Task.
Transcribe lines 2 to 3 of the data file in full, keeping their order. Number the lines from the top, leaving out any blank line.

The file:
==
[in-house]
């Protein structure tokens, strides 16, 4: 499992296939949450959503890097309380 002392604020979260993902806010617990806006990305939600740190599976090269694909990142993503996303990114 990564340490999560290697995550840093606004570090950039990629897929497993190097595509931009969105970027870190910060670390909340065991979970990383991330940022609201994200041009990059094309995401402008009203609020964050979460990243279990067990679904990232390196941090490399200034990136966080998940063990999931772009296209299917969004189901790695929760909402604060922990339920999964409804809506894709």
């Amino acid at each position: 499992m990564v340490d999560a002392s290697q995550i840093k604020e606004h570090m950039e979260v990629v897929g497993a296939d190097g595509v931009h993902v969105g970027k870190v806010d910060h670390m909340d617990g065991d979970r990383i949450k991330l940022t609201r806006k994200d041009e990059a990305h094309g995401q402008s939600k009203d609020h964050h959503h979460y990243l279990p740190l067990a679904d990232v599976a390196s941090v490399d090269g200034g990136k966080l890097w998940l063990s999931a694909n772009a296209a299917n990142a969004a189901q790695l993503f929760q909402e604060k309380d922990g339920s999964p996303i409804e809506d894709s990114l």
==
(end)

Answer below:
């Protein structure tokens, strides 16, 4: 499992296939949450959503890097309380 002392604020979260993902806010617990806006990305939600740190599976090269694909990142993503996303990114 990564340490999560290697995550840093606004570090950039990629897929497993190097595509931009969105970027870190910060670390909340065991979970990383991330940022609201994200041009990059094309995401402008009203609020964050979460990243279990067990679904990232390196941090490399200034990136966080998940063990999931772009296209299917969004189901790695929760909402604060922990339920999964409804809506894709």
């Amino acid at each position: 499992m990564v340490d999560a002392s290697q995550i840093k604020e606004h570090m950039e979260v990629v897929g497993a296939d190097g595509v931009h993902v969105g970027k870190v806010d910060h670390m909340d617990g065991d979970r990383i949450k991330l940022t609201r806006k994200d041009e990059a990305h094309g995401q402008s939600k009203d609020h964050h959503h979460y990243l279990p740190l067990a679904d990232v599976a390196s941090v490399d090269g200034g990136k966080l890097w998940l063990s999931a694909n772009a296209a299917n990142a969004a189901q790695l993503f929760q909402e604060k309380d922990g339920s999964p996303i409804e809506d894709s990114l």